means of a single real variable, as in the following examples.
Traditionally the letter $t$ is used as the parameter, analogous
with the curve being traced out in time.
Examples
\begin{itemize}
\item[i)]
$x=a+t, \,\,\,\, y=b+mt$ represents the straight line through
$(a,b)$ with slope $m$.
\item[ii)]
$x=a\cos t, \,\,\,\, y=a\sin t$ represents the circle of radius a
centred at (0,0). We use $\ds \cos^2+\sin^2=1, \,\,\,\, t$
corresponds to an angle and so $\theta$ is sometimes used.
\item[iii)]
$x=a\cos t, \,\,\,\, y=b\sin t$ represents the ellipse $\ds
\frac{x^2}{a^2}+\frac{y^2}{b^2}=1$ again $t$ represents an angle
but not the angle from $O$ to $P$.
DIAGRAM
\item[iv)]
to parameterise a hyperbola we need to find $\ds \frac{x}{a}=f(t),
\,\,\,\, \frac{y}{b}=g(t)$ so that $\ds f(t)^2-g(t)^2=1.$
There are several possibilities
\begin{itemize}
\item[a)]
$\ds \frac{x}{a}=\frac{1}{2}\left(t+\frac{1}{t}\right) \,\,\,\,
\frac{y}{b}=\frac{1}{2}\left(t-\frac{1}{t}\right)$
\item[b)]
$\ds x=a\sec t \hspace{0.5in} y=b\tan t$
\item[c)]
$\left. \begin{array}{l} \ds
\frac{x}{a}=\frac{1}{2}\left(e^t+e^{-t}\right)=\cosh t\\ \ds
\frac{y}{b}=\frac{1}{2}\left(e^t-e^{-t}\right)=\sinh t
\end{array}\right\} \begin{array}{l} {\rm These\ are\ called}\\
{\rm hyperbolic\ functions.}\end{array}$
\end{itemize}
\item[v)]
to parameterise the parabola $\ds y^2=4kx$ we use $\ds x=kt^2,
\,\,\,\, y=2kt$
DIAGRAM
As $t$ increases this induces a direction on the curve.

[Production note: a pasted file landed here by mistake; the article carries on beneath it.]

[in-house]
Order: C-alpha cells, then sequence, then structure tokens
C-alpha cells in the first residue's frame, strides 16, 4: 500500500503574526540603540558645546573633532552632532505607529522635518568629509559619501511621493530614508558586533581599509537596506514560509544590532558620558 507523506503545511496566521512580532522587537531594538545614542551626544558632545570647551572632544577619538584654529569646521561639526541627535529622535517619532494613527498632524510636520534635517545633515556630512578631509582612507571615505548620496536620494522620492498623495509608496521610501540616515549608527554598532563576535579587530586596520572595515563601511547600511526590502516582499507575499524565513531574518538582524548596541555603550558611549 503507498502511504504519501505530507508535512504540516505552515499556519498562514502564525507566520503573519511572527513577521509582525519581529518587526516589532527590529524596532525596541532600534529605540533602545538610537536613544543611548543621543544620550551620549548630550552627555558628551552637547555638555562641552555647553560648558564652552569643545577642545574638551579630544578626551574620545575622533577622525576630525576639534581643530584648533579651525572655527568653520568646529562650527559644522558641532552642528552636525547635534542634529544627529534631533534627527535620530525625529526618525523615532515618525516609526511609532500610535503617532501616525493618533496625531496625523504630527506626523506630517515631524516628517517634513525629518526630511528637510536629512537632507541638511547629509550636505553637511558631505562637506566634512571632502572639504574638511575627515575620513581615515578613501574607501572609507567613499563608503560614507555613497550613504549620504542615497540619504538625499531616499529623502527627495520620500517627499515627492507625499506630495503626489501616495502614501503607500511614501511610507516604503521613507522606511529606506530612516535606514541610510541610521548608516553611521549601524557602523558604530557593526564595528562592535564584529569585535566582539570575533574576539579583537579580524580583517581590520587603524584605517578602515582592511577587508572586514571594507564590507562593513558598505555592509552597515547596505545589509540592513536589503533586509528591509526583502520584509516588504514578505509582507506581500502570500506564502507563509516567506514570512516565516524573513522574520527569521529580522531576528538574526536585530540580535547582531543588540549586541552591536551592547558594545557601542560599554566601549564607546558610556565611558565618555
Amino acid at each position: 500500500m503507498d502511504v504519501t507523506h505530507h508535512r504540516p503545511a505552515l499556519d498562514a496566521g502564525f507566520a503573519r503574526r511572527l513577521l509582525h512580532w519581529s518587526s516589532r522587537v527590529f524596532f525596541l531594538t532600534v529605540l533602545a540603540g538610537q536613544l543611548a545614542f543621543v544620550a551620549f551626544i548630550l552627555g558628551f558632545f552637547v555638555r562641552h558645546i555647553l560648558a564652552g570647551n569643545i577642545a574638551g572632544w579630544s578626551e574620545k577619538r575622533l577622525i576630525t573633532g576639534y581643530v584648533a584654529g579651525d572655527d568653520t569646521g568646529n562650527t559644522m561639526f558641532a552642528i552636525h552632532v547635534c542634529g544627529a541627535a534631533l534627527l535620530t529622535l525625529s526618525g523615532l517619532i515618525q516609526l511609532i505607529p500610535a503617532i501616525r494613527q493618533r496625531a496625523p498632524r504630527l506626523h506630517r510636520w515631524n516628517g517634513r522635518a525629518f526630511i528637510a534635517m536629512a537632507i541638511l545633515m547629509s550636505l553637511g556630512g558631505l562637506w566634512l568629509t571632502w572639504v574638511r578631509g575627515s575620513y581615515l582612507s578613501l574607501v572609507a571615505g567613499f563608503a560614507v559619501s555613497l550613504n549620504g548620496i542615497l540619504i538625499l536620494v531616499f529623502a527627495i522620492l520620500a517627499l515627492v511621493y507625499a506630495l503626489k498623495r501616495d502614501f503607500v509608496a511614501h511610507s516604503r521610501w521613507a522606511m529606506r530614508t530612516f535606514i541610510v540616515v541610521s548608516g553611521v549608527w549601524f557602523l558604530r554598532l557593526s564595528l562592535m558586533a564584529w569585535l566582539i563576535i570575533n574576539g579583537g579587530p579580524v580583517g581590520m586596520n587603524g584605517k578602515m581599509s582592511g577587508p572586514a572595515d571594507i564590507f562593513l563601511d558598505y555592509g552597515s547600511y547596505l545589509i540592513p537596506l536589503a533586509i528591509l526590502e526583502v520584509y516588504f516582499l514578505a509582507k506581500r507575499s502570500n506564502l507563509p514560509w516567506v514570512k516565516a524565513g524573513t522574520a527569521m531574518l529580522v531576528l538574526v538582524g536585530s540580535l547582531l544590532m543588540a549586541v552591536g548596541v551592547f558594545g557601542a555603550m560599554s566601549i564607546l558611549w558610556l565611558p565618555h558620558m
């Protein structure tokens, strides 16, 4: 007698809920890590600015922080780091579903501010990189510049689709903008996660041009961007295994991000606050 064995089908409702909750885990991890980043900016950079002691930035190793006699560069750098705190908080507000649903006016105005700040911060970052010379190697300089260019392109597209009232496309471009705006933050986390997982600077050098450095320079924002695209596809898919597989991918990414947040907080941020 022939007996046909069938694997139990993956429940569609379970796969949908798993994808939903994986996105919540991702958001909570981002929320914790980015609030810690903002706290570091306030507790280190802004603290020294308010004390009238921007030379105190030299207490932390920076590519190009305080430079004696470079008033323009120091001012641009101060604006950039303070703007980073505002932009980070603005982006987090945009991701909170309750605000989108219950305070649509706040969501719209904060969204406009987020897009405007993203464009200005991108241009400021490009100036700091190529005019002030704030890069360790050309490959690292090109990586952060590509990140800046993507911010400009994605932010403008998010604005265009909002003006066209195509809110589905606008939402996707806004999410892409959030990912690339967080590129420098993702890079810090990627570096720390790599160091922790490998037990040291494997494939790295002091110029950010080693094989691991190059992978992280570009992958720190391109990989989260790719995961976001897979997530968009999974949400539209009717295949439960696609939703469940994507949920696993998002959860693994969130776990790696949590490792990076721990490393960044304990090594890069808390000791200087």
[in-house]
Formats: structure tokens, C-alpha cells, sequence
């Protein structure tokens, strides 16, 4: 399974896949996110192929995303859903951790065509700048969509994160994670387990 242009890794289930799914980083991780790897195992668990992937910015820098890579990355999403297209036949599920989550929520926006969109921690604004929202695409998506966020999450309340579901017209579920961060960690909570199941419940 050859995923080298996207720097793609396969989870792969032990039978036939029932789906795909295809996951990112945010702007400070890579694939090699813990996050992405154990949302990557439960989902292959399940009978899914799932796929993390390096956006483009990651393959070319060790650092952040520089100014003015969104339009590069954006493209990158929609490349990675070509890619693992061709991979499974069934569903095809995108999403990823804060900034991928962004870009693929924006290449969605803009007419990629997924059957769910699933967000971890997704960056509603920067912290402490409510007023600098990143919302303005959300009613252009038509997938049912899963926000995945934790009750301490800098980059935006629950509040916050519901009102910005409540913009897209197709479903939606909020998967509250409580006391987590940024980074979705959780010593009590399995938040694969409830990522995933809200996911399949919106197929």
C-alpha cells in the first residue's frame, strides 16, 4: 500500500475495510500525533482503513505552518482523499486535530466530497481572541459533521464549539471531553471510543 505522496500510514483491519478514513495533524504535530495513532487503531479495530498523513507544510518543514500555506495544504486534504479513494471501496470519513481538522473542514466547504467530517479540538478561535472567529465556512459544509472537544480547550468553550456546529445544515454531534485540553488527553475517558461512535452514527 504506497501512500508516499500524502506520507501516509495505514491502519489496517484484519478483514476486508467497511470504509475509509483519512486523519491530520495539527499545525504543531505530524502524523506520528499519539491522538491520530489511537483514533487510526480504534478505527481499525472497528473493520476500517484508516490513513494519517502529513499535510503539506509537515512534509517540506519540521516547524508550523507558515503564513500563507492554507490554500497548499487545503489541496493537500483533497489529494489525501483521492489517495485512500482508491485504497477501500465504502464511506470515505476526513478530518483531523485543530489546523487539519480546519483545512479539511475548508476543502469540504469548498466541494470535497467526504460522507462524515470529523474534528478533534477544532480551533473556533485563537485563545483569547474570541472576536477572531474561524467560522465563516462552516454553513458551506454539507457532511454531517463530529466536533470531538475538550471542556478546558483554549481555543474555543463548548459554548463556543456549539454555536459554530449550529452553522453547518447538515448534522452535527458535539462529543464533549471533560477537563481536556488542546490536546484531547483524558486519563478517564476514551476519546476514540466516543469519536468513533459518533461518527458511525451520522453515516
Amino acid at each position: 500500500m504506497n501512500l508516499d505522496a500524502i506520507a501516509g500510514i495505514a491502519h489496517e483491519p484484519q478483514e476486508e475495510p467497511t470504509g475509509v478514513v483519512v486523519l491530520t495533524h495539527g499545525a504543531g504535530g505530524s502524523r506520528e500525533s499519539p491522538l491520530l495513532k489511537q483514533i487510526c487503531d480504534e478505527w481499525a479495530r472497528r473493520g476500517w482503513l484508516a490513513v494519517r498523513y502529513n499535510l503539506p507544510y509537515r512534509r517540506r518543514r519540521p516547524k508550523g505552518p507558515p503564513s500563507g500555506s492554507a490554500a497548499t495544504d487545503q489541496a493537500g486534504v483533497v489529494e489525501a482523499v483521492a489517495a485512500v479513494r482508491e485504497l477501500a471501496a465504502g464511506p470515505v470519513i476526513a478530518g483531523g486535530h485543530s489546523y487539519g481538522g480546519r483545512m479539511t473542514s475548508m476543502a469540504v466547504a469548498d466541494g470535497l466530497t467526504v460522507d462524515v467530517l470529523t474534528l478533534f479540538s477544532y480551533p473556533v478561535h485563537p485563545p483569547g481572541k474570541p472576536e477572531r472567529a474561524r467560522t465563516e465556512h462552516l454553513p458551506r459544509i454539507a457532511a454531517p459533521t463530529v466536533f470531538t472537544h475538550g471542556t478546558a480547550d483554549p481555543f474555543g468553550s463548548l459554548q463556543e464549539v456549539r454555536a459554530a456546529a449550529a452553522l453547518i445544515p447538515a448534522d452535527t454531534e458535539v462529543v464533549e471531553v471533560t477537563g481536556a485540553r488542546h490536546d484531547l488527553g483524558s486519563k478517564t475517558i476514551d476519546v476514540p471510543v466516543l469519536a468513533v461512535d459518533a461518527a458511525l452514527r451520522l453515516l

The curve described in the opposite direction can be parameterised
by $\ds x=kt^2 \,\,\,\, y=-2kt$.
DIAGRAM
We regard these two as different curves (with the same set of
points).
It is important to distinguish the direction in many applications.
\end{itemize}
{\bf Polar equation of a conic}
We want to find the polar equation of a conic with the origin as
focus.
DIAGRAM
DIAGRAM
$\ds PS=ePM \,\,\,\, \sqrt{x^2+y^2}=e(x+k(e+1)) \hspace{0.5in}
(1)$
Converting to polars gives
$\ds r=er\cos\theta+ek(e+1)$
notice that from (1) $ ek(e+1)$ is the y-value when $x=0$
DIAGRAM
Write $l=ek(e+1)$. The length $2l=PP'. \,\,\,\, PP'$ is called
the latus rectum. $l$ is the semi-latus rectum.
Thus we can write the conic as
$$ \frac{l}{r}=1-e\cos\theta$$
Note that rotations are easy in polar co-ordinates, so the
equation
$$ \frac{l}{r}=1-e\cos(\theta-\alpha)$$
is a conic having its axis at an angle $\alpha$ with the initial
line. Notice that when $\alpha=\pi$ the equation becomes
$$ \frac{l}{r}=1+e\cos\theta$$
In the case of an ellipse or hyperbola this is equivalent to using
the other focus as an origin.
Notice that if $e>1$ we can sometimes have $\ds \frac{l}{r}<0.$
Although we normally insist on $r>0$ in polars, in interpreting
polar equations it is often convenient to allow $r<0$, meaning $r$
measured in the other direction through $O$.
e.g. $$\frac{1}{r}=1-2\cos\theta$$
when $\theta=0$ this gives $\ds \frac{1}{r}=-1, r=-1$.
We plot $\theta=0, r=-1$ as the point $(-1,0)$.
When $\ds \cos\theta=\frac{3}{4}, (\theta\approx 41^\circ)$ this
gives $\ds \frac{1}{r}=-\frac{1}{2}, r=-2$